19 May 2012
The following is a little lengthy, but tells the story of how one family found closure and peace of mind:
You know as a member of the Patriot Guard Riders what to expect as far as what is done behind the scenes and along the flag line at a Mission and the emotions that come with what the PGR stands for, but I would like to share with you my experience at my first Mission that I was a part of on May 19th 2012. I have heard stories of Missions my parents have been a part of over the years. My father, Warren Schlicker, is a Ride Captain
and when I come up from North Carolina to visit them, I hear all about the runs, and how beautiful and emotional these services are. This visit was a little different for me, as this was the first time I rode with my Dad on his motorcycle. When we got back from the ride, he mentioned that there was a Mission he was doing on Saturday, May 19th 2012, and if I wanted to come along I can ride with him. I accepted, and was excited that I was going to be a part of what my parents have been doing for the last couple of years.
6:15am Saturday morning I was suited up and riding with my Dad to Ruland Funeral home, 1 of 14 which were participating in Veterans and their Dependents Interment Service at Long Island National Cemetery put together by the Nassau Suffolk Funeral Directors Association. Being that I don’t have a family member currently active in the military, I didn’t know what to expect emotionally, when I got to the funeral home. I walked into the funeral home and saw the American flag laying over the cremains of 6 brave heroes that in some way or another have been forgotten over the years. I did not know the names of these individuals, but the intense sense of pride and gratitude brought tears to my eyes. As 7 am approached, I heard my father directing the other PGR members to gather the flags and stand the flag line. I thought I was going to stand to the side and just watch, until my Dad handed me a flag and showed me what to do when he says “Present Arms”. Now I get stage fright standing a flag line with several other PGR members who have done this before, not knowing just what the day was going to hold for me. Watching my father salute the 6 cremains into the Hearse, I was left speechless. When it was time to depart to the meeting spot with the other funeral homes, I was amazed as I watched other groups ride in ready for the ceremony. I recorded the PGR members leaving, and awaited the Ride Captains turn to follow. My Dad was appointed to lead the several other Ride Captains and cages into the cemetery, and within a few minutes, there I was first in line with a Police Escort heading towards the cemetery! As we passed police who had closed down the road, I couldn’t help but tear up at the amount of respect and honor that was shown for these Veterans that the PGR were escorting to their final resting place.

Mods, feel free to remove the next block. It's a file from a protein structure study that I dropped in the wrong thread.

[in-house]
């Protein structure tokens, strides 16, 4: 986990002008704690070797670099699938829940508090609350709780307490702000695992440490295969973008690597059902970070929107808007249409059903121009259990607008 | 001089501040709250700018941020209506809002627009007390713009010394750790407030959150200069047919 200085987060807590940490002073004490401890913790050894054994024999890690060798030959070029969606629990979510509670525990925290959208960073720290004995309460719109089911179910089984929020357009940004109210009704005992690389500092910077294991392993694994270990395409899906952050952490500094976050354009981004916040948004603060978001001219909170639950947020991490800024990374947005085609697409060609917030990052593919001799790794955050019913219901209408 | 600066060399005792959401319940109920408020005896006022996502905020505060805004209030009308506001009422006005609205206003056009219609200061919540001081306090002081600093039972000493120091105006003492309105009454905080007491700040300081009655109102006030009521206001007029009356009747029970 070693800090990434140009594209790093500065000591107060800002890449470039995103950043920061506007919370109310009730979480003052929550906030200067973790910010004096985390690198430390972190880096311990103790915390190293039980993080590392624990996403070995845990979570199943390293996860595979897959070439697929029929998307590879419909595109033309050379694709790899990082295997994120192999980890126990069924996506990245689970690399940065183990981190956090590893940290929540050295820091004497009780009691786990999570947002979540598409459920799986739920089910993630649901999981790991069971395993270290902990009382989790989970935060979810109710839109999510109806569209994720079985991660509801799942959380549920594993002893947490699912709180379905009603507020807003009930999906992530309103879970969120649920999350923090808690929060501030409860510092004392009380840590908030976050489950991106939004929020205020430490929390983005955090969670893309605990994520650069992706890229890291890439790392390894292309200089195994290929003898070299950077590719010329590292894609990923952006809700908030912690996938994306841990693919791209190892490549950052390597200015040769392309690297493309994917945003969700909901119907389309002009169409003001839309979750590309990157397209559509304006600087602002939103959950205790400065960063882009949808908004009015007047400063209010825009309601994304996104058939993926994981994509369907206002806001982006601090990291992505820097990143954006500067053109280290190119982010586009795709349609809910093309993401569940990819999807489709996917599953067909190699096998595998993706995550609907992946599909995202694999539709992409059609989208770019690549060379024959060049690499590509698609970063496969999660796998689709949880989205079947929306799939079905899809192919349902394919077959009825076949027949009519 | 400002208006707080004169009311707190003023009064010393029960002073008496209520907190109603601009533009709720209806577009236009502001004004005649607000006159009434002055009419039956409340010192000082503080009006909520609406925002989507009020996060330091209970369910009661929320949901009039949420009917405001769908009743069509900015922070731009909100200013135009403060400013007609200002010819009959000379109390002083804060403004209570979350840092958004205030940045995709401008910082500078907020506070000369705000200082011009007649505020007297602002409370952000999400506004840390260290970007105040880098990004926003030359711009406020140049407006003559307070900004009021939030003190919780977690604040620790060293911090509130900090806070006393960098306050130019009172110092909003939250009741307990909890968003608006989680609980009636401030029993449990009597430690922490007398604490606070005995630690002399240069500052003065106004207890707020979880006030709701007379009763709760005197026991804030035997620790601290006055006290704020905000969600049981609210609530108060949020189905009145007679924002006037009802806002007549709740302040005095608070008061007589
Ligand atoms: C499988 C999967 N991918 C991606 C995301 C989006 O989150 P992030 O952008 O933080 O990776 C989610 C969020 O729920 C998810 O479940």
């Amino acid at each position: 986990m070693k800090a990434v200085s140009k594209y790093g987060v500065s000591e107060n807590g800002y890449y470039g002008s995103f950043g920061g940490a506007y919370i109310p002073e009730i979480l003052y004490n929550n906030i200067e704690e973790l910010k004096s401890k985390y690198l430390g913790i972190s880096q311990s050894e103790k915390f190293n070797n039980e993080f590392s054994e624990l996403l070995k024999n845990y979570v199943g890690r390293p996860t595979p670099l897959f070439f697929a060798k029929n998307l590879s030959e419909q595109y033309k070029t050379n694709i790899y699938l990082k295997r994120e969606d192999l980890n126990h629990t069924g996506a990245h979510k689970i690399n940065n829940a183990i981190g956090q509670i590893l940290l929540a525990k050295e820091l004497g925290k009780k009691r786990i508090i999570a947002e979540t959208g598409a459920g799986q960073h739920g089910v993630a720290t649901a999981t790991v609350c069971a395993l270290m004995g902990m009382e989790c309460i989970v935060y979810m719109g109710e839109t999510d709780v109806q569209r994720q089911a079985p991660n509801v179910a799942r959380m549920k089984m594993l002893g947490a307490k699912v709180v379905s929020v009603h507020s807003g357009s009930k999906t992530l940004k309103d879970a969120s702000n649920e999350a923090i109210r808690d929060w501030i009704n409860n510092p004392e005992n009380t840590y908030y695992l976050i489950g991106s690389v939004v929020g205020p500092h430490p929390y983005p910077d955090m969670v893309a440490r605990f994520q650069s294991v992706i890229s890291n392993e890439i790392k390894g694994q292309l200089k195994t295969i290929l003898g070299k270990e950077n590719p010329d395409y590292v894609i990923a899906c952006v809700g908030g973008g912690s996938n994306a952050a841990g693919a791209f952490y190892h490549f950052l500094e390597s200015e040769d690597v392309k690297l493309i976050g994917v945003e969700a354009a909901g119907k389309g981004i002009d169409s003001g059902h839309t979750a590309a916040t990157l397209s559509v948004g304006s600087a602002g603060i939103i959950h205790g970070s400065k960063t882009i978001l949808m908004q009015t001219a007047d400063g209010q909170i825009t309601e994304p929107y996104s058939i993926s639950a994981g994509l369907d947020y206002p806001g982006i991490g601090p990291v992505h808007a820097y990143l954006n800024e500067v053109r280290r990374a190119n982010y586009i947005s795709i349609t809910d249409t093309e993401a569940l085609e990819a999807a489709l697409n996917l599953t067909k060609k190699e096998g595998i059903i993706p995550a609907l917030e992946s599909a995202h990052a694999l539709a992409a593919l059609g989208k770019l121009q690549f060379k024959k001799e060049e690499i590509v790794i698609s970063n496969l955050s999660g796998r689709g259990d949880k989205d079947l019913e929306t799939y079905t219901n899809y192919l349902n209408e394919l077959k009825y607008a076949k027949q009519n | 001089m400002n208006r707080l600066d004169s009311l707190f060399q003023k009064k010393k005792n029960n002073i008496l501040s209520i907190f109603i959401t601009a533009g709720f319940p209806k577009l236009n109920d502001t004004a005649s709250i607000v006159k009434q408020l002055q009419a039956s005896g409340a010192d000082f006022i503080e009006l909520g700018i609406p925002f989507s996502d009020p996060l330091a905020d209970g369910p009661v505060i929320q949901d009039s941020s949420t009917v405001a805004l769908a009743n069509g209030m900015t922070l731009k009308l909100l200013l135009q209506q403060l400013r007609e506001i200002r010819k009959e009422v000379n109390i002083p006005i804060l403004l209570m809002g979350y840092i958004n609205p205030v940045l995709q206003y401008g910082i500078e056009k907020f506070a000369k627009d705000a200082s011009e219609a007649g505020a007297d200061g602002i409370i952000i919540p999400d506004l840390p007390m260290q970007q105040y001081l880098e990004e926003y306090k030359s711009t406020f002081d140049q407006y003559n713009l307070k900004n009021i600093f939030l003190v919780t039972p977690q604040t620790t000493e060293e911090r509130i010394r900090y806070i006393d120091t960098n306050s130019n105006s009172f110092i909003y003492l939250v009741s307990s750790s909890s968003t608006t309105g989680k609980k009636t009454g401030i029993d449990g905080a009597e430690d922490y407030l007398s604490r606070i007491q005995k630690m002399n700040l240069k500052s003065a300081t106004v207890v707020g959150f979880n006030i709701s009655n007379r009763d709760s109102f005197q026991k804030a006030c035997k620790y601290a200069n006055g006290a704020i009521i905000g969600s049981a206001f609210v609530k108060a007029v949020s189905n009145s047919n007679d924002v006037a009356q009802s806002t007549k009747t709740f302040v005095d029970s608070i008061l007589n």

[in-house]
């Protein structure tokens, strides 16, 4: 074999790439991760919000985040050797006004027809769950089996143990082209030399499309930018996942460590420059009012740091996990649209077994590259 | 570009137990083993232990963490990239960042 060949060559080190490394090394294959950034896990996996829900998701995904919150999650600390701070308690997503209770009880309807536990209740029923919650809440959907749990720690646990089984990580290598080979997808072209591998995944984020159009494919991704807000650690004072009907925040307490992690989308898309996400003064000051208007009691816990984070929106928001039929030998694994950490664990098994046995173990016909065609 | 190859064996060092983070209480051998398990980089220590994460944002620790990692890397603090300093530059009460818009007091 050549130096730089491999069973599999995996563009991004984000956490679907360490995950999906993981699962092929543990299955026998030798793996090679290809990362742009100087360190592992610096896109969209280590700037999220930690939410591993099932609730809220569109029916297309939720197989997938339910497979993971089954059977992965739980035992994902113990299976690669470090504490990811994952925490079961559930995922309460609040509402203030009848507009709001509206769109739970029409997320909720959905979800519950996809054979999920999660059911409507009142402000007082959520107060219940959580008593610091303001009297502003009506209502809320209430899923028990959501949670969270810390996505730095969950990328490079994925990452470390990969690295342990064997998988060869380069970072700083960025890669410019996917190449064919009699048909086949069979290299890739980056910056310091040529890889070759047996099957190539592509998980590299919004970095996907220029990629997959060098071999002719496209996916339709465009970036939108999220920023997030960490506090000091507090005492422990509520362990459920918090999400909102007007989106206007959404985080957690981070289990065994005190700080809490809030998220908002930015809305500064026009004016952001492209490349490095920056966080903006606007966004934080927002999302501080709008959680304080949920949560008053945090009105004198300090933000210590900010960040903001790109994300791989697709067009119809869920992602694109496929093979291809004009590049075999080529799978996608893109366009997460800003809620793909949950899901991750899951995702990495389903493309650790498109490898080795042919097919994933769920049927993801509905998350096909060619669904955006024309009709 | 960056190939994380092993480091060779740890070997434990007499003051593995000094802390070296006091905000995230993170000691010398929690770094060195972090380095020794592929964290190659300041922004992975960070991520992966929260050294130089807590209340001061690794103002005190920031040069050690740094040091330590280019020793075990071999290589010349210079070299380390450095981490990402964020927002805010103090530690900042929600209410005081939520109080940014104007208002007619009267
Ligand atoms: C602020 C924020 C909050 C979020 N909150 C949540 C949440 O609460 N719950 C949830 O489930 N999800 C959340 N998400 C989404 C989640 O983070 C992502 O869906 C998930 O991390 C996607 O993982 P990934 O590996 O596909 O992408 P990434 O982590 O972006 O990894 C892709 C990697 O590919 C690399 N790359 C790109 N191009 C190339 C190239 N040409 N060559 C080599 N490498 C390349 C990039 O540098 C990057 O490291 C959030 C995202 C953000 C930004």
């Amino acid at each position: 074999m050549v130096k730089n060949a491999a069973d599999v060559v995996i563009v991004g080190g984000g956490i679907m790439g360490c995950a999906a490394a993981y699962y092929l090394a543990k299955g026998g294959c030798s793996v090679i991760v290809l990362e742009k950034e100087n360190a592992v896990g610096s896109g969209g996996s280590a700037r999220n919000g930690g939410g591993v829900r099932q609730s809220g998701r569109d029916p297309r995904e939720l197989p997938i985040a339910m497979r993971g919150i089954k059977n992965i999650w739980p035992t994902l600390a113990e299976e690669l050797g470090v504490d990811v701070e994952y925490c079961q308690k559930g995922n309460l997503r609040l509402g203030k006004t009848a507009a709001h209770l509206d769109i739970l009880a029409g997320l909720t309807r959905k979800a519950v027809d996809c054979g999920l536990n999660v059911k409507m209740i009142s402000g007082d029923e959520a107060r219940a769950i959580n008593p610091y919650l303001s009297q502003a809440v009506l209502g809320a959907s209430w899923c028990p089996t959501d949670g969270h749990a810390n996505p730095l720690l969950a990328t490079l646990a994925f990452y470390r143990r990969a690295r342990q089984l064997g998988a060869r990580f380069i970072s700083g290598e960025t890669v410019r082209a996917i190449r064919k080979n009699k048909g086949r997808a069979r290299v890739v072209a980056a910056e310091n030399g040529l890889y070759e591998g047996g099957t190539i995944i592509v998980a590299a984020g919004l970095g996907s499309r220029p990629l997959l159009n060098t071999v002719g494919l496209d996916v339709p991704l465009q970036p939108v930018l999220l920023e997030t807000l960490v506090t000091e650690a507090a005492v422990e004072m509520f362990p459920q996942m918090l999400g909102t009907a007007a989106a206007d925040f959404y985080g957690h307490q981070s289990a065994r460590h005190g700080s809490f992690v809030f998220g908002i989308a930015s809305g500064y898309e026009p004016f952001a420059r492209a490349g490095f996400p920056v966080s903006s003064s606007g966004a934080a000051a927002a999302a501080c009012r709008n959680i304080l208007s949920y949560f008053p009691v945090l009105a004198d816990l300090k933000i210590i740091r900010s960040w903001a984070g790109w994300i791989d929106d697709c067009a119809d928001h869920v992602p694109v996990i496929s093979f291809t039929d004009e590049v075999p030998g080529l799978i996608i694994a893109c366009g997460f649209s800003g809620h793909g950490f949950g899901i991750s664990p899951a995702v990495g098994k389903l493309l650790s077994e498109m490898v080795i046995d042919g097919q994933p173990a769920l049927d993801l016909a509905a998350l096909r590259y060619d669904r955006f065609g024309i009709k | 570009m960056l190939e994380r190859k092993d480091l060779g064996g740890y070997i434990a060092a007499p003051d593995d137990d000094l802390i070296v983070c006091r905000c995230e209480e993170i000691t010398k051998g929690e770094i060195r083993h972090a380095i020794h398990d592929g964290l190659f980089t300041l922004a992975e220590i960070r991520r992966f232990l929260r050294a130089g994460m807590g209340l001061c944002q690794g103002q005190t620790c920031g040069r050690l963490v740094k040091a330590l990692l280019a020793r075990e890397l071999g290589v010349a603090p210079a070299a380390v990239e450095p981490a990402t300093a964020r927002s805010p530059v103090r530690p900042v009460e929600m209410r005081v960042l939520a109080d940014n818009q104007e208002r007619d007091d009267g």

It finally hit me, how BIG this event really was, when the road was lined with fire trucks hanging the American Flag the entire way to the cemetery. This was an experience that I will never forget. I can tell you I had no idea what to expect from the mission, but to be a part of this historic and Honorary Ceremony, I still cannot express it in words. At one point while presenting arms, I needed to wipe away tears because of how touched I was. I was in utter awe all the way up to each Ride Captain escorting a Hearse to the final resting place. I followed my Dad, and he said I could help if I wanted to bring the ashes up to the wall. At first I stood to the side just taking in the scene. It was when my Dad pointed at me and mouthed “one more” that I approached the Hearse and took a glance at the name engraved in the urn. Philip Klingenberger. As I walked the ashes up to the Memorial Wall, I kept thinking “Remind me to ask Chris if this could be his relative.” The rest of the ashes were put in the wall and I was able to take pictures of the men’s names I had presented for burial. The day went on beautifully, and all I could think of was how awesome and humbled I felt for being a part of what PGR stands for. I went home saw the news coverage on News 12 and a few hours later I got a text message from my friend Chris. Instead of answering his text, I sent him a picture with the caption ‘Could this be your relative?’ The response I got sent chills up my spine and confirms that God works in mysterious ways.